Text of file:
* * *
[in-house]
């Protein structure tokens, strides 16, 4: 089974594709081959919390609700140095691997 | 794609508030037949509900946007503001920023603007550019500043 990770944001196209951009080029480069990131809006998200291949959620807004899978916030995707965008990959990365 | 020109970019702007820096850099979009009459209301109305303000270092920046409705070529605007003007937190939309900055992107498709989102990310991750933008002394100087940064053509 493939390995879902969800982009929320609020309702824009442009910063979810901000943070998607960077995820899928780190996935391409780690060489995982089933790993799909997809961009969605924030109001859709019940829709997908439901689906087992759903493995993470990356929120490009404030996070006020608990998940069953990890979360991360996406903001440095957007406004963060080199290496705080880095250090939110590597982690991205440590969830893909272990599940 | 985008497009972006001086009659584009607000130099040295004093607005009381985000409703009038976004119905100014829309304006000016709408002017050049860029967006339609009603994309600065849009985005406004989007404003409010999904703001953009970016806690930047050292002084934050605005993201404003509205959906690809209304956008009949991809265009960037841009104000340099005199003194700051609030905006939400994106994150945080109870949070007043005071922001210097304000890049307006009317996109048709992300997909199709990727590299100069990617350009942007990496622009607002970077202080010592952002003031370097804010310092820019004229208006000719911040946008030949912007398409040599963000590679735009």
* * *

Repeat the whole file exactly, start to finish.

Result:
[in-house]
């Protein structure tokens, strides 16, 4: 089974594709081959919390609700140095691997 | 794609508030037949509900946007503001920023603007550019500043 990770944001196209951009080029480069990131809006998200291949959620807004899978916030995707965008990959990365 | 020109970019702007820096850099979009009459209301109305303000270092920046409705070529605007003007937190939309900055992107498709989102990310991750933008002394100087940064053509 493939390995879902969800982009929320609020309702824009442009910063979810901000943070998607960077995820899928780190996935391409780690060489995982089933790993799909997809961009969605924030109001859709019940829709997908439901689906087992759903493995993470990356929120490009404030996070006020608990998940069953990890979360991360996406903001440095957007406004963060080199290496705080880095250090939110590597982690991205440590969830893909272990599940 | 985008497009972006001086009659584009607000130099040295004093607005009381985000409703009038976004119905100014829309304006000016709408002017050049860029967006339609009603994309600065849009985005406004989007404003409010999904703001953009970016806690930047050292002084934050605005993201404003509205959906690809209304956008009949991809265009960037841009104000340099005199003194700051609030905006939400994106994150945080109870949070007043005071922001210097304000890049307006009317996109048709992300997909199709990727590299100069990617350009942007990496622009607002970077202080010592952002003031370097804010310092820019004229208006000719911040946008030949912007398409040599963000590679735009």